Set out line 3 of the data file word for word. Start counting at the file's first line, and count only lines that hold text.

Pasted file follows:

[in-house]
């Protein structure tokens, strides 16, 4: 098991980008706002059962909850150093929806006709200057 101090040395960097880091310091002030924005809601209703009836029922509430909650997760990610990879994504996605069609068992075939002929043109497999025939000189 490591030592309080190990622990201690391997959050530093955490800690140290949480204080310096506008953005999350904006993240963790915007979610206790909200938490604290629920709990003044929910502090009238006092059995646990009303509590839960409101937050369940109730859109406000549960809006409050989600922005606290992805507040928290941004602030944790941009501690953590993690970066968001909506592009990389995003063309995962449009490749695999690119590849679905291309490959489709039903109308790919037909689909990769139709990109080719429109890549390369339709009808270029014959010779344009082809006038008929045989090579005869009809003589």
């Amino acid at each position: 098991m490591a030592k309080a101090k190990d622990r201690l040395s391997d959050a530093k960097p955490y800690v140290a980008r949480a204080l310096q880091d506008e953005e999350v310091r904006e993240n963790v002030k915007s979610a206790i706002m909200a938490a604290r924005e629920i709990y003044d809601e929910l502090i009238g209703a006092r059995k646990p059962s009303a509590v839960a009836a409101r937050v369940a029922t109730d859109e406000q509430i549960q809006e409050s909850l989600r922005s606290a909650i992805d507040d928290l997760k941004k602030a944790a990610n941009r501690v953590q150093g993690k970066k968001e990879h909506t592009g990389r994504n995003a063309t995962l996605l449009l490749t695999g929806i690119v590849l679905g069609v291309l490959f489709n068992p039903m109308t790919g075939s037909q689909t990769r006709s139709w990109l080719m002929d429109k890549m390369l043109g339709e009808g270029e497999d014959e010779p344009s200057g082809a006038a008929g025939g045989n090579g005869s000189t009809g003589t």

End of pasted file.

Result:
């Amino acid at each position: 098991m490591a030592k309080a101090k190990d622990r201690l040395s391997d959050a530093k960097p955490y800690v140290a980008r949480a204080l310096q880091d506008e953005e999350v310091r904006e993240n963790v002030k915007s979610a206790i706002m909200a938490a604290r924005e629920i709990y003044d809601e929910l502090i009238g209703a006092r059995k646990p059962s009303a509590v839960a009836a409101r937050v369940a029922t109730d859109e406000q509430i549960q809006e409050s909850l989600r922005s606290a909650i992805d507040d928290l997760k941004k602030a944790a990610n941009r501690v953590q150093g993690k970066k968001e990879h909506t592009g990389r994504n995003a063309t995962l996605l449009l490749t695999g929806i690119v590849l679905g069609v291309l490959f489709n068992p039903m109308t790919g075939s037909q689909t990769r006709s139709w990109l080719m002929d429109k890549m390369l043109g339709e009808g270029e497999d014959e010779p344009s200057g082809a006038a008929g025939g045989n090579g005869s000189t009809g003589t």